NEW YORK ( TheStreet) --Shares of Citigroup (C - Get Report) are attractively valued, but investors should be willing to have a longer term horizon to reap the benefits, according to Sanford C. Bernstein analyst John McDonald.
In a note Friday, the analyst reiterated his outperform rating on the stock with a price target of $55, presenting a 100% upside from current levels.
But some of the positives for the stock that he listed out in the report will likely play out only over a two-to-three year period.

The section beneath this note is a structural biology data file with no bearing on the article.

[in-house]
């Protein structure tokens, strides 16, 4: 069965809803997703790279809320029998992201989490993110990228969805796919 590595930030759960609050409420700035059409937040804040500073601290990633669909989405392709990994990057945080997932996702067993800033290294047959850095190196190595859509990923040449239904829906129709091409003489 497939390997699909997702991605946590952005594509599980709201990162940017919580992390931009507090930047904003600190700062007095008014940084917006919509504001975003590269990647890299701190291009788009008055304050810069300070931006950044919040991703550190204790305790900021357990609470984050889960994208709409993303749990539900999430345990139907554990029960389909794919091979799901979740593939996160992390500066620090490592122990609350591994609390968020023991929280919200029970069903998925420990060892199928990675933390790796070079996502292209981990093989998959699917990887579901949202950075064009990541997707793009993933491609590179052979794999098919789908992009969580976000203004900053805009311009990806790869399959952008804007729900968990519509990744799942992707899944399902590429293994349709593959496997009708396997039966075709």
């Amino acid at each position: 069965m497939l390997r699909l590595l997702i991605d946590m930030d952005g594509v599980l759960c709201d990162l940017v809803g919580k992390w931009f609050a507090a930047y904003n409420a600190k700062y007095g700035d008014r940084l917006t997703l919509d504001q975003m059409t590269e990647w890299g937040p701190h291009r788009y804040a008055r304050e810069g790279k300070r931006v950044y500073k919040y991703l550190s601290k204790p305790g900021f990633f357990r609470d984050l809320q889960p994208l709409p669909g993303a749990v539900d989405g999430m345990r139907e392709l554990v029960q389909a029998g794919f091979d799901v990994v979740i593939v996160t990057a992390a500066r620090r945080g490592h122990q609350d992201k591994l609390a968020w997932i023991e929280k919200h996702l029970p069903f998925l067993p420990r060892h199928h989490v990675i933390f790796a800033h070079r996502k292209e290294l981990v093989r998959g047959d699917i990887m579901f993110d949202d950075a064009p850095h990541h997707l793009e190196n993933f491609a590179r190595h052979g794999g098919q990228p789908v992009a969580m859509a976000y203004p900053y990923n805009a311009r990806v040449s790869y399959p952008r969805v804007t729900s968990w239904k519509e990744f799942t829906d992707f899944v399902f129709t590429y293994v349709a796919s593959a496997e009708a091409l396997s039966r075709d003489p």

In the medium term, it is unlikely that Citigroup shares will trade at a premium to book value, the analyst opined in a note Friday.According to McDonald, Citi's profitability targets for its core franchise ( a return on assets of 1.25% to 1.5%) is not immediately achievable, as it would take a long time to achieve "normalized" returns across its business segments. Meanwhile Citi Holdings- the bank's non-core assets- accounts for 17% of the assets and will continue to depress overall returns for the bank. Citi is also likely to generate significant excess capital which it could potentially return to shareholders, but that promise is at least two years away. The bank is still behind its peers such as JPMorgan Chase (JPM - Get Report) in meeting regulatory capital standards under Basel III. Still, from this point on, the analyst expects the bank to add to its capital levels at a rapid pace. McDonald estimates Citigroup would have $35 billion in excess capital by end of 2013 and an additional $25 billion in 2014. "For those investors willing to look down the road toward the '13 and beyond horizon, Citi's excess capital generation and deployment looks quite large relative to its current market cap," the analyst noted. Citi along with Bank of America (BAC - Get Report) is yet to receive approval from the Fed to make buybacks and meaningful dividend increases. The analyst however expects that Citi's "quickly improving capital position" will make it likely that the Fed will give management a green light regarding capital return to shareholders in 2012. "The Fed (and Citi) may be conservative in the magnitude of these actions in 2012, but we expect the size and pace of Citi's capital return to pick up significantly in '13 and beyond," wrote McDonald. In the near-term, the bleak economic picture is likely to present headwinds to the bank and its peers. Citigroup might, however, be better placed than its peers to weather an extended low interest rate environment, the analyst argued. Although the bank derives a greater than average proportion of its income from net interest income, Citi has greater flexibility to lower funding costs by reducing high-cost debt. The bank is targeting a $50 billion reduction in long-term debt through 2012. It also derives a significant portion of its revenues from emerging markets where it can earn a higher yield. Other positives for the stock in the near term include a lower mortgage litigation and putback risk relative to peers and lower real-estate exposure overall. --Written by Shanthi Bharatwaj in New York
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